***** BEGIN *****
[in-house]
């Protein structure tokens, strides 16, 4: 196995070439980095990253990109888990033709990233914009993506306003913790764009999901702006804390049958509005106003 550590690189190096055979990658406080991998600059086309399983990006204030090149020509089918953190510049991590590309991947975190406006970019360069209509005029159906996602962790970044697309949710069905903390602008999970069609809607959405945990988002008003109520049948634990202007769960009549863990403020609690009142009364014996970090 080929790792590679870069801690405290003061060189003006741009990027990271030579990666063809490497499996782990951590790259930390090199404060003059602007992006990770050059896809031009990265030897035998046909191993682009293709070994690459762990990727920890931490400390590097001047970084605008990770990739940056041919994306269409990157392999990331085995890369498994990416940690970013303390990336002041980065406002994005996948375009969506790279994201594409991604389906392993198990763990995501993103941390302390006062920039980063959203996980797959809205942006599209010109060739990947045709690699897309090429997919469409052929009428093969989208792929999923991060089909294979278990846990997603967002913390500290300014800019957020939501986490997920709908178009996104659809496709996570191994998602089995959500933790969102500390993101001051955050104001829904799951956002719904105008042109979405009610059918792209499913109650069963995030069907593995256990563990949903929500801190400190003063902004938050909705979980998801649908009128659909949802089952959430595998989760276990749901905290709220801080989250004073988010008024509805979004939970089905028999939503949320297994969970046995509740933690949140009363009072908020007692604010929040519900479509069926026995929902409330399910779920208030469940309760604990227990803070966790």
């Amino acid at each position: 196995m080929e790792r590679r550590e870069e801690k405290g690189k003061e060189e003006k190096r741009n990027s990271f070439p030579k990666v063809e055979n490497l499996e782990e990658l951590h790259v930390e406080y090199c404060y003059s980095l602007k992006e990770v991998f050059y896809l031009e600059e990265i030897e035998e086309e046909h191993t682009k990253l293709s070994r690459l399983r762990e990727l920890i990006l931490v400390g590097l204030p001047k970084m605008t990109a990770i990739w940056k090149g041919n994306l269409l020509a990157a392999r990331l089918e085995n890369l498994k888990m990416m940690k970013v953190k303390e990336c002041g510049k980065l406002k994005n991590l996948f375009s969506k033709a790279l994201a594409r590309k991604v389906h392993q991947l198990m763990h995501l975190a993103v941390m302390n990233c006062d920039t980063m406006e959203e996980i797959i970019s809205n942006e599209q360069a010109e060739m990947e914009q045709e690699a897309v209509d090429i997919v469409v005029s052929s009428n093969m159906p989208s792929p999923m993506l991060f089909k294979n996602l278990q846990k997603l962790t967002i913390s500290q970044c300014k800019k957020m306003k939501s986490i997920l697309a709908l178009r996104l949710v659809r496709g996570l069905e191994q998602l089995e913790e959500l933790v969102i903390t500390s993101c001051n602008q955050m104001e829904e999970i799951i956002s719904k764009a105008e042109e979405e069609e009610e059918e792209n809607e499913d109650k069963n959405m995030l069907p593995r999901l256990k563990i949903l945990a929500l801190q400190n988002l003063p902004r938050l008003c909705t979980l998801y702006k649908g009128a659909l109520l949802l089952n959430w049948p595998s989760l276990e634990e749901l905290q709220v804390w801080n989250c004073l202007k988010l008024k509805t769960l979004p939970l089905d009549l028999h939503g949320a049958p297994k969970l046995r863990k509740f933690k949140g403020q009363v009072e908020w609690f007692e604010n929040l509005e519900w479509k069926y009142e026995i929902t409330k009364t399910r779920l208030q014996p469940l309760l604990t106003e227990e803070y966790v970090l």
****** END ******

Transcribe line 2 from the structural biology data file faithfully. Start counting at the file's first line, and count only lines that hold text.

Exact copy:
């Protein structure tokens, strides 16, 4: 196995070439980095990253990109888990033709990233914009993506306003913790764009999901702006804390049958509005106003 550590690189190096055979990658406080991998600059086309399983990006204030090149020509089918953190510049991590590309991947975190406006970019360069209509005029159906996602962790970044697309949710069905903390602008999970069609809607959405945990988002008003109520049948634990202007769960009549863990403020609690009142009364014996970090 080929790792590679870069801690405290003061060189003006741009990027990271030579990666063809490497499996782990951590790259930390090199404060003059602007992006990770050059896809031009990265030897035998046909191993682009293709070994690459762990990727920890931490400390590097001047970084605008990770990739940056041919994306269409990157392999990331085995890369498994990416940690970013303390990336002041980065406002994005996948375009969506790279994201594409991604389906392993198990763990995501993103941390302390006062920039980063959203996980797959809205942006599209010109060739990947045709690699897309090429997919469409052929009428093969989208792929999923991060089909294979278990846990997603967002913390500290300014800019957020939501986490997920709908178009996104659809496709996570191994998602089995959500933790969102500390993101001051955050104001829904799951956002719904105008042109979405009610059918792209499913109650069963995030069907593995256990563990949903929500801190400190003063902004938050909705979980998801649908009128659909949802089952959430595998989760276990749901905290709220801080989250004073988010008024509805979004939970089905028999939503949320297994969970046995509740933690949140009363009072908020007692604010929040519900479509069926026995929902409330399910779920208030469940309760604990227990803070966790």